Novel .NET Backdoor DeliveryCheck Sends a Variety of Secondary Payloads
The Russian Turla hacker group has targeted the Ukrainian defense sector and other Eastern European entities with a novel backdoor, dubbed DeliveryCheck, to deploy secondary payloads likely used for espionage, according to Microsoft.
Security researchers at Microsoft’s Threat Intelligence said DeliveryCheck is .NET-based malware distributed through email that contains documents containing malicious macros. The Computer Emergency Response Team of Ukraine confirmed Microsoft’s findings, saying it has monitored activity that includes targeted cyberattacks against defense forces using a malware called Capibar – the same malware that Microsoft calls DeliveryCheck and Mandiant has dubbed Gameday.
The purpose of this malware deployment is primarily espionage, CERT-UA said.
“It persists via a scheduled task that downloads and launches it in memory,” Microsoft said. “It also contacts a C2 server to retrieve tasks, which can include the launch of arbitrary payloads embedded in XSLT stylesheets.”
Microsoft has observed that following initial infection, the threat actor deploys open-source tools such as
rclone to collect and exfiltrate files – or in some cases – deploys a fully featured Secret Blizzard implant known as Kazuar.
The Kazuar backdoor can execute nearly 40 functions, CERT-UA said, including:
- Event logging and retrieval of OS log data;
- Collection of forensic artifacts such as
- Stealing authentication data including credentials, bookmarks, autofill, history, proxies, cookies, FileZilla, Chromium, Mozilla, Outlook, OpenVPN, system, WinSCP, Signal and Git;
- Stealing databases and configuration files of applications such as KeePass, Azure, Google Cloud, AWS and Bluemix.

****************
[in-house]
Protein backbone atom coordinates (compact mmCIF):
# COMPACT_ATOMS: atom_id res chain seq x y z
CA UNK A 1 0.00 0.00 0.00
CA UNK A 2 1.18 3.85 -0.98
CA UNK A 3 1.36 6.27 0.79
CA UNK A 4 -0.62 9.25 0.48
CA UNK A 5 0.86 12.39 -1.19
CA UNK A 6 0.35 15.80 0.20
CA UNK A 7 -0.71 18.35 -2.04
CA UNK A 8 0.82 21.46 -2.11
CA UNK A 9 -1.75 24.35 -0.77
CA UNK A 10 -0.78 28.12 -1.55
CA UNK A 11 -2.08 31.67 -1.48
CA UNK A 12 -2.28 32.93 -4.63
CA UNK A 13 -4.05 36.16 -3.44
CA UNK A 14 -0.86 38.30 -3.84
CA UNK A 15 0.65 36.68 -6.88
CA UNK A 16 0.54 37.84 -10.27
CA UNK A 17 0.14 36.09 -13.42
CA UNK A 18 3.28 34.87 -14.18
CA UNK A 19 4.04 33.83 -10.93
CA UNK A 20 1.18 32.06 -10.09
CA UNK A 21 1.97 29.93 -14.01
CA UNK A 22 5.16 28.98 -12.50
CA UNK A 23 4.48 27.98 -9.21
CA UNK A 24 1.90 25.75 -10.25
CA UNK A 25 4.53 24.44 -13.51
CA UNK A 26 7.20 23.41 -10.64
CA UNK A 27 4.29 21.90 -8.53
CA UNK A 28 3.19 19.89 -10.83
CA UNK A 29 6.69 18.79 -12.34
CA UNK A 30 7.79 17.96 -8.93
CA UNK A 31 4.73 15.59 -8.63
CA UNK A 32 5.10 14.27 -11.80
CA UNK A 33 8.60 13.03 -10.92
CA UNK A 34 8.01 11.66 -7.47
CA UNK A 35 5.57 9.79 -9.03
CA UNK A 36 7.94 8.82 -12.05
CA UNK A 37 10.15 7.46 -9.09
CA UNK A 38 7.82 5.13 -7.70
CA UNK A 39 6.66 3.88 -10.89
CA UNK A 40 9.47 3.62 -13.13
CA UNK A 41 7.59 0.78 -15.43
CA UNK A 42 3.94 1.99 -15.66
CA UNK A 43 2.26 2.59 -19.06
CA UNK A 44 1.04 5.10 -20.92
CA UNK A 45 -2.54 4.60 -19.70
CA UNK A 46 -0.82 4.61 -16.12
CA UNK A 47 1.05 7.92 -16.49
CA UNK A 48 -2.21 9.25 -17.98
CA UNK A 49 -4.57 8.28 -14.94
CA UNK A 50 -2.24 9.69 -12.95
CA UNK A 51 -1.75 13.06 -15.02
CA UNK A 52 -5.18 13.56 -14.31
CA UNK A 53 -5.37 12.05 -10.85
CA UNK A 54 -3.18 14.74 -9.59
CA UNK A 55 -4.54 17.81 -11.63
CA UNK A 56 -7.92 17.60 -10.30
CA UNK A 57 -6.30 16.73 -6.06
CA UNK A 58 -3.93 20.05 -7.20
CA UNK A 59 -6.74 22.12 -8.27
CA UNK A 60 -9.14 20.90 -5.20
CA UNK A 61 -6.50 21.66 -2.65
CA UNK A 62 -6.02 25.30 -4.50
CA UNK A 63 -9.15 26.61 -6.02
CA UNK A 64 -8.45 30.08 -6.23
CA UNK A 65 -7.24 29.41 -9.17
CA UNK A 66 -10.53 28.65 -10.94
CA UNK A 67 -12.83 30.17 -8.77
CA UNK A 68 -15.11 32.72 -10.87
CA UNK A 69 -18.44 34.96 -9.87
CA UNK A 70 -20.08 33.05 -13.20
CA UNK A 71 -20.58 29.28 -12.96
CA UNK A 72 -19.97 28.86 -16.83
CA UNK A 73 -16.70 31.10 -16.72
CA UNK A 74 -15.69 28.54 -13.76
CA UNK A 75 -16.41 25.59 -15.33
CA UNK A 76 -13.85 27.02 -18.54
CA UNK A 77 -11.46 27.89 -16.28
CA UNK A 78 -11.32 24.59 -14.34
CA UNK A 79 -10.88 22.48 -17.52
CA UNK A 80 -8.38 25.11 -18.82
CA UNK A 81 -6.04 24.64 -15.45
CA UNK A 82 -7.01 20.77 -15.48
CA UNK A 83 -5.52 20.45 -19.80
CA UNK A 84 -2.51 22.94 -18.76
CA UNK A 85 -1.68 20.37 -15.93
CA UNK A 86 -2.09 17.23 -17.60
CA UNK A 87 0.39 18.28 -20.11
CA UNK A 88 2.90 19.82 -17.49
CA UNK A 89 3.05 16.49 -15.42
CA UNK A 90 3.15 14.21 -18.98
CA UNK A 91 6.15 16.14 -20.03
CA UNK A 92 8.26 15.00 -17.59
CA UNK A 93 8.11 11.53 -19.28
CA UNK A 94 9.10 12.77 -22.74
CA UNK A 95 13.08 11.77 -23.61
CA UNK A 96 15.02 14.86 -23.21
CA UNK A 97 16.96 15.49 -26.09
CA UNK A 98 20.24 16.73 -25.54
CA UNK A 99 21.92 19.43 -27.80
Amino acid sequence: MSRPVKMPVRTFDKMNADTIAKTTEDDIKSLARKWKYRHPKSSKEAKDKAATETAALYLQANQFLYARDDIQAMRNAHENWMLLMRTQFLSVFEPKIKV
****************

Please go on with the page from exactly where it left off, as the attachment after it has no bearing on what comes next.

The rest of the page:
Microsoft said the Turla hacker group, known to be closely associated with the Russian foreign intelligence service FSB, is aiming to exfiltrate files containing messages from the popular Signal Desktop messaging application. This “would allow the actor to read private Signal conversations, as well as documents, images and archive files on targeted systems,” Microsoft said.
Microsoft also said the threat group targeted Microsoft Exchange servers to install server-side components of DeliveryCheck using PowerShell Desired State Configuration. “DSC generates a Managed Object Format file containing a PowerShell script that loads the embedded [.]NET payload into memory, effectively turning a legitimate server into a malware C2 [command and control] center,” Microsoft said.
CERT-UA said the hack had several signatures of Turla. “Taking into account the peculiarities of tactics, techniques and procedures, as well as the fact of the use of the Kazuar malware, with a sufficient level of confidence the described activity is associated with the Turla group [also known as UAC-0003, KRYPTON, Secret Blizzard], whose activities are directed by Russia’s FSB,” CERT-UA said.
Malware samples have been distributed among security companies for the ease of detection, CERT-UA and Microsoft said.
The two did not immediately respond to Information Security Media Group’s request for additional details.
Turla is known to deploy a revamped set of customized tools to target potential victims for its espionage campaigns. In 2020, U.S Cyber Command and the Cybersecurity and Infrastructure Security Agency issued warnings about the Russian hacking group using updated ComRAT malware to target government agencies around the world (see: Updated Malware Tied to Russian Hackers).